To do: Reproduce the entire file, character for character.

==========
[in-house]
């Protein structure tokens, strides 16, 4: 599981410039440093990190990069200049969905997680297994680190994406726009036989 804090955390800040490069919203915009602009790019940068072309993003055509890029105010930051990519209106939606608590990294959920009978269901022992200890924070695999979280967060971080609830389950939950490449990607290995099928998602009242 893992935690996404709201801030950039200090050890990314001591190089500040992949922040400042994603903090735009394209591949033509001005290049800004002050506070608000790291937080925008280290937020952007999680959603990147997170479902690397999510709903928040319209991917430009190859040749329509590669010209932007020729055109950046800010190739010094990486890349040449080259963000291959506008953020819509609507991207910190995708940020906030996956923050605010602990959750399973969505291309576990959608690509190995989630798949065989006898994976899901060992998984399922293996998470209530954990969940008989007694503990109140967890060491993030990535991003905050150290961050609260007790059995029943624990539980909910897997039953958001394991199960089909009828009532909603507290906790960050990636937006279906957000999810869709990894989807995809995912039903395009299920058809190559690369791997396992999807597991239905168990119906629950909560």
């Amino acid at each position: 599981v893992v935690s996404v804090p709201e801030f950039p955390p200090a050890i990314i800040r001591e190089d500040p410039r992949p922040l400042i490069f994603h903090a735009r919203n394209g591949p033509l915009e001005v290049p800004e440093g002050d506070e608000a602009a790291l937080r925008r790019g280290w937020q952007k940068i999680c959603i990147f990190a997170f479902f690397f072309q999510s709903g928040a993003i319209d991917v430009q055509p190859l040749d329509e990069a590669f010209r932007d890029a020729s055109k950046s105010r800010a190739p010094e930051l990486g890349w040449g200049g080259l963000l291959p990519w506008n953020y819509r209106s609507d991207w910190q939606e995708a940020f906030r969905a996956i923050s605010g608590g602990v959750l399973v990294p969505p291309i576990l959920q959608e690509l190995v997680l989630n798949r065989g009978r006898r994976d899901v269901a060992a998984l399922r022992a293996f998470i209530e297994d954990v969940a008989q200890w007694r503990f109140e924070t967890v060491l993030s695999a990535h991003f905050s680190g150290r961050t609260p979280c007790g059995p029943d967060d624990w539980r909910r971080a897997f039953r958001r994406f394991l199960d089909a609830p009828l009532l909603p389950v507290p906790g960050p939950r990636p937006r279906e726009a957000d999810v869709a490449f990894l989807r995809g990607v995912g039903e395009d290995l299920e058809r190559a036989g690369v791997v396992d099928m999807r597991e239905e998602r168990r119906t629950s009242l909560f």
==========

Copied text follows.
[in-house]
């Protein structure tokens, strides 16, 4: 599981410039440093990190990069200049969905997680297994680190994406726009036989 804090955390800040490069919203915009602009790019940068072309993003055509890029105010930051990519209106939606608590990294959920009978269901022992200890924070695999979280967060971080609830389950939950490449990607290995099928998602009242 893992935690996404709201801030950039200090050890990314001591190089500040992949922040400042994603903090735009394209591949033509001005290049800004002050506070608000790291937080925008280290937020952007999680959603990147997170479902690397999510709903928040319209991917430009190859040749329509590669010209932007020729055109950046800010190739010094990486890349040449080259963000291959506008953020819509609507991207910190995708940020906030996956923050605010602990959750399973969505291309576990959608690509190995989630798949065989006898994976899901060992998984399922293996998470209530954990969940008989007694503990109140967890060491993030990535991003905050150290961050609260007790059995029943624990539980909910897997039953958001394991199960089909009828009532909603507290906790960050990636937006279906957000999810869709990894989807995809995912039903395009299920058809190559690369791997396992999807597991239905168990119906629950909560």
């Amino acid at each position: 599981v893992v935690s996404v804090p709201e801030f950039p955390p200090a050890i990314i800040r001591e190089d500040p410039r992949p922040l400042i490069f994603h903090a735009r919203n394209g591949p033509l915009e001005v290049p800004e440093g002050d506070e608000a602009a790291l937080r925008r790019g280290w937020q952007k940068i999680c959603i990147f990190a997170f479902f690397f072309q999510s709903g928040a993003i319209d991917v430009q055509p190859l040749d329509e990069a590669f010209r932007d890029a020729s055109k950046s105010r800010a190739p010094e930051l990486g890349w040449g200049g080259l963000l291959p990519w506008n953020y819509r209106s609507d991207w910190q939606e995708a940020f906030r969905a996956i923050s605010g608590g602990v959750l399973v990294p969505p291309i576990l959920q959608e690509l190995v997680l989630n798949r065989g009978r006898r994976d899901v269901a060992a998984l399922r022992a293996f998470i209530e297994d954990v969940a008989q200890w007694r503990f109140e924070t967890v060491l993030s695999a990535h991003f905050s680190g150290r961050t609260p979280c007790g059995p029943d967060d624990w539980r909910r971080a897997f039953r958001r994406f394991l199960d089909a609830p009828l009532l909603p389950v507290p906790g960050p939950r990636p937006r279906e726009a957000d999810v869709a490449f990894l989807r995809g990607v995912g039903e395009d290995l299920e058809r190559a036989g690369v791997v396992d099928m999807r597991e239905e998602r168990r119906t629950s009242l909560f």